#24 – Read all the BBC Top 100 books: Progress update

At the time of my last update on this particular challenge, in February, I had eight books left to read.  I made great progress between February and April, rattling my way through five of them.  Then I hit War and Peace.  One thousand, four hundred and fifty seven pages of zzzzzzz….. Which I have, finally, dragged myself through to the end of.  As you’ve probably guessed, I didn’t enjoy this one.  For me neither a good story nor a good historical account of the Napoleonic Wars; once again characters I didn’t care about and wasn’t interested in (this seems to be a common theme for me with Russian writers) and lots of unnecessary naval gazing about the nature of history and motivations for wars.  I was frankly relieved to finally close the book and read something much more interesting instead.  I had resulting to checking the number of pages and counting down which is never a good sign.  (In fact, it put me off that much that I have gone ‘off list’ with my reading for a bit of rest and light relief but at the end of October I’ll be back on it.)

The pick of this crop of books for me was Katherine:  Anya Seton’s imaginative retelling of the life of Katherine Roet, ultimately wife to the powerful and intriguing John of Gaunt.  A fascinating story, captivatingly written, this one made me keep turning the pages.  I adored Katherine and wanted to know how her story ended.  And for a woman living at the time she lived, it is a most remarkable story.  I’m not sure how much of Seton’s version is historically accurate and how much is romanticised to make a good story but this book interested me enough to make me want to learn more.  Apparently Alison Weir has written a good biography of Katherine so I shall look that up.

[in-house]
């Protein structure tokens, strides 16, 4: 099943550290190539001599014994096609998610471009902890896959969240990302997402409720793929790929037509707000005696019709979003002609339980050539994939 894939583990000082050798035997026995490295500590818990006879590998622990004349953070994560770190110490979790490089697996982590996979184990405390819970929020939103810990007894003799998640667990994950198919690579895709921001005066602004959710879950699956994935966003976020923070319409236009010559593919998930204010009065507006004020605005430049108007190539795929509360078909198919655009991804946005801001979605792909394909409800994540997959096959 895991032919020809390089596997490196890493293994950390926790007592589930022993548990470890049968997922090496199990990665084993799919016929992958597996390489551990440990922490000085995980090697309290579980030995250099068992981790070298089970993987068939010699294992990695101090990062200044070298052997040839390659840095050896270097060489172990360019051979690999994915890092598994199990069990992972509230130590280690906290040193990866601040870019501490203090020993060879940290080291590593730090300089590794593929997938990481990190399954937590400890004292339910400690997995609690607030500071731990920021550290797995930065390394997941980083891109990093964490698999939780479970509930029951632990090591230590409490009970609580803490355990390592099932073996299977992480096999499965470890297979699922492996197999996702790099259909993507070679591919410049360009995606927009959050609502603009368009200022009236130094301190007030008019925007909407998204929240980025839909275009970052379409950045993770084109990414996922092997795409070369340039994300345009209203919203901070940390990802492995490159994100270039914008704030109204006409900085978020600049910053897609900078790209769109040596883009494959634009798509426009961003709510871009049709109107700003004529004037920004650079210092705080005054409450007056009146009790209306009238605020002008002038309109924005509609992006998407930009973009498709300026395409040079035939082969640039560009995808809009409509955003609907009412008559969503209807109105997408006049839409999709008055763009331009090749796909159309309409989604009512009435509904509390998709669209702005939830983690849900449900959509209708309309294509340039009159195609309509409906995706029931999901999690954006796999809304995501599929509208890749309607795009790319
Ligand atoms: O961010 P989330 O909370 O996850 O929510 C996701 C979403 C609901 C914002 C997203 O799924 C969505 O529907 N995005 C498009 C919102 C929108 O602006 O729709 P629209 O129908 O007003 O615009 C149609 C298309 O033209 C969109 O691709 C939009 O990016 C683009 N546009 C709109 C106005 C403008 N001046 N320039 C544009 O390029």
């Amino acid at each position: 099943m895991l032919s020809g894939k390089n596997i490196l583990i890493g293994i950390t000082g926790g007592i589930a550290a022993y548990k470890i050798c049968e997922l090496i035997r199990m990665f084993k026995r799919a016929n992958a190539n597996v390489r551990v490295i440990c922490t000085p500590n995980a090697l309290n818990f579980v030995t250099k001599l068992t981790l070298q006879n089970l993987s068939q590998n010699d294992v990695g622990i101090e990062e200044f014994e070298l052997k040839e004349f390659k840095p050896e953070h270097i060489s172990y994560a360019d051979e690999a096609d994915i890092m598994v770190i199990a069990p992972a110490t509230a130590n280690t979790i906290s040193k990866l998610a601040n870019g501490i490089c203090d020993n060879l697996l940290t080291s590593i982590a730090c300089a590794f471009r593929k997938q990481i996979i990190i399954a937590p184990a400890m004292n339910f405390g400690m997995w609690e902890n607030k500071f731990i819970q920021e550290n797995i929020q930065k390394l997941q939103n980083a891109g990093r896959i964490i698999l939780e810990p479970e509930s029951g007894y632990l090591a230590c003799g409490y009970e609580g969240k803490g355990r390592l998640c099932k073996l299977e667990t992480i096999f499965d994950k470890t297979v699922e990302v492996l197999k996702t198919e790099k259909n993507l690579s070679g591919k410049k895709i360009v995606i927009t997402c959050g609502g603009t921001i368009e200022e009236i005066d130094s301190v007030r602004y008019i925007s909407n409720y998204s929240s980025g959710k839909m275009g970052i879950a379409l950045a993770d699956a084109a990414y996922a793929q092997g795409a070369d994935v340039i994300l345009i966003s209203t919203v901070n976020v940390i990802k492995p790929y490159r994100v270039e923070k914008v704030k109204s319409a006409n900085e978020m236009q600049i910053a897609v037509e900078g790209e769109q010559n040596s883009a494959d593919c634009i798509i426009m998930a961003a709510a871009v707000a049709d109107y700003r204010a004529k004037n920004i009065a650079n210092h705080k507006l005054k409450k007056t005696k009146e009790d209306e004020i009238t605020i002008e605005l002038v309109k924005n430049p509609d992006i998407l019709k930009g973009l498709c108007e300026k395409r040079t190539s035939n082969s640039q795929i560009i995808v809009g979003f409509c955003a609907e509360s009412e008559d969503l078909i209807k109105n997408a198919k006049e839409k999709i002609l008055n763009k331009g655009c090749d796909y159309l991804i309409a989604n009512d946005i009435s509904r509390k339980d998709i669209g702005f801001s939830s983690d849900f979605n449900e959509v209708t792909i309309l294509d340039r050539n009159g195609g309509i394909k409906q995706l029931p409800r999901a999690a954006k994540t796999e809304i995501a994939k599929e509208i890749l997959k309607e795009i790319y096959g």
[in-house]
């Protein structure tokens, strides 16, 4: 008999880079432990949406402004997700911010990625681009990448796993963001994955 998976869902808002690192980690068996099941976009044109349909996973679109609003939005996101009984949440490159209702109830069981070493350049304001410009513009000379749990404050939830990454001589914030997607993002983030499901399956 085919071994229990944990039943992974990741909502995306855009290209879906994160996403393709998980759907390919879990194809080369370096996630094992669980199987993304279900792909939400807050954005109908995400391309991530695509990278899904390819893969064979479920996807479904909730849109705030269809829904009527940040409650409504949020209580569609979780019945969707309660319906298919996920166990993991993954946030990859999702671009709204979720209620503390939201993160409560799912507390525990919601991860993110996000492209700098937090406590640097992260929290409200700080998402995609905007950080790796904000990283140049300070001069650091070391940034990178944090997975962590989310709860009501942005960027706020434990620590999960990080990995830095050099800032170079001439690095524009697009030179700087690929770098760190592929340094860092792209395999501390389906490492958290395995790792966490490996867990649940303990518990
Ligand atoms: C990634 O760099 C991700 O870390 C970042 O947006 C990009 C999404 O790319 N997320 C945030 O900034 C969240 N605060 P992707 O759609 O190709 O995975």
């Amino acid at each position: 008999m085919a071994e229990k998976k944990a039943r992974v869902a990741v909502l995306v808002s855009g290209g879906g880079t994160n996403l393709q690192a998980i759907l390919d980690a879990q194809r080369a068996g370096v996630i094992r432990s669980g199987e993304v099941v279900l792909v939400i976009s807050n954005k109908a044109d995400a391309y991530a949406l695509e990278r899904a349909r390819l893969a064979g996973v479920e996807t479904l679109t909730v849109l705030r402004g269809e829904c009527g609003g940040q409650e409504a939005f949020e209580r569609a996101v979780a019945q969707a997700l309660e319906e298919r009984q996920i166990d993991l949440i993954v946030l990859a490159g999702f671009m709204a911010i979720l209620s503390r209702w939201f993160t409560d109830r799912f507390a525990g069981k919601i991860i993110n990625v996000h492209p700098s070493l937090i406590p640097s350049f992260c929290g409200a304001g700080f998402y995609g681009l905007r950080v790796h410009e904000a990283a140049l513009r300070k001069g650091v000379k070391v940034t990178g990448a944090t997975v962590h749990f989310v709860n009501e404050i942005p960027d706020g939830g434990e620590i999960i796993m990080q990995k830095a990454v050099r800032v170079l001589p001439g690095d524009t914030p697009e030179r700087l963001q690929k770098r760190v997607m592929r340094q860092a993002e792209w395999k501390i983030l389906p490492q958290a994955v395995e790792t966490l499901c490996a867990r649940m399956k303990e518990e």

Less enjoyable were the two Jacqueline Wilsons; Vicky Angel and Tracey Beaker.  As I suspected I wouldn’t, I didn’t like Tracey at all.  Attitude problem.  Vicky the ‘angel’ was equally unlikeable.  Putting it bluntly I thought she was a bitch and I was glad she’d died.  When I think back to the books I was reading as a child and young teenager (Enid Blyton, Judy Blume, Michelle Magorian and their ilk) I feel really sorry for the lost magic.  The books clearly popular with kids today are gritty and real and don’t offer the chance for adventure and escape that I had and loved.

Another ‘teenage’ book, Holes was better than the Jacqueline Wilsons but stretched improbable co-incidences just a little too far for me.  A light and easy read, although I would hardly class it as a classic.

And finally there was Brave New World.  Hardly brave, more terrifying!  Scary to even imagine a world where emotion is totally conditioned out of people and people are literally ‘born to work’.  Of course, I found myself rooting for the rebel but actually on the whole I found this a disturbing and distasteful read.

So now 98 books down, only two remain: Winnie the Pooh and Ulysses.  Hard to find two more contrasting reads I suspect.  I’ll tackle the bear first, then brace myself for what I am sure will be a War and Peace style endurance challenge.  At least I’ve got 18 months to finish it in.  Wish me luck…


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